Senators See No Action This Session On Reversing Tax Bill’s Sunset
Now that President Bush has signed the controversial $1.35 trillion tax relief bill, the next question is when will Congress address the unresolved issues created by the legislation–in particular, the sunset provision.
The early evidence is that it will not be anytime soon.
Already, House Majority Leader Dick Armey, R-Texas, and Ways and Means Committee Chairman Bill Thomas, R-Calif., have criticized the sunset provision.
They say they want Congress to eliminate it as soon as possible.
But they are running into a roadblock in the Senate, now under the leadership of the Democratic Party.
Senate Finance Committee Chairman Max Baucas, D-Mont., says the Senate will not revisit the tax bill during the 107th Congress, a position that was confirmed by the Ranking Republican on the committee, Sen. Charles Grassley, R-Iowa.
Doug Bates, assistant vice president with the American Council of Life Insurers, Washington, says that while Congress will have to revisit the sunset eventually, due to the uncertainty it has created, it probably will not happen until the public demands it.
The tax relief bill repeals the estate tax on Jan. 1, 2010. However, because of the sunset provision, the estate tax will go back into effect, exactly as it was before the legislation, on Jan. 1, 2011.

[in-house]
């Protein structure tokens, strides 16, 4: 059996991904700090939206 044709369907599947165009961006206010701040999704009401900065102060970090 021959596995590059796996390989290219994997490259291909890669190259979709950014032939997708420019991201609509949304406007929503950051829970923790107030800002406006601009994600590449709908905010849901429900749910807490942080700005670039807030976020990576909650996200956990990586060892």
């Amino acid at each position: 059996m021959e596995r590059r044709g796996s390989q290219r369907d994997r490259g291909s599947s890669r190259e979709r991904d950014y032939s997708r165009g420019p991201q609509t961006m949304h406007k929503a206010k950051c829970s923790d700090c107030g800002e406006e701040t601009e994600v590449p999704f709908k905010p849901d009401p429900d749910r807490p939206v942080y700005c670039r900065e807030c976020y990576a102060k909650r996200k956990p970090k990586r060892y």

To alter this timetable, Congress will have to enact new legislation.
Bates says reconsideration of the timetable will happen when the public begins raising a hue and cry that the result of the tax relief bill is unworkable in terms of estate planning.
“People will start demanding that Congress revisit the estate tax because planning is a mess. They will complain that they cannot plan in this environment,” Bates says.
Morris Goff, director of government relations for the National Association of Insurance and Financial Advisors, Falls Church, Va., says he believes the new Democratic leadership in the Senate will not want to reexamine the tax bill for political reasons.
Goff says he believes Democrats will instead seek to promote a variety of issues that play well with voters, but then say they cannot be accomplished because there is no money left due to the tax relief bill.
“They think this helps politically in 2002,” Goff says, predicting Democrats will try to put the Bush administration in a box.
Bates says he does expect to see two tax bills emerge during the remainder of the 107th Congress that could be of interest to the life insurance industry.
One bill, he says, will be a minimum wage bill that will include a handful of small-business provisions.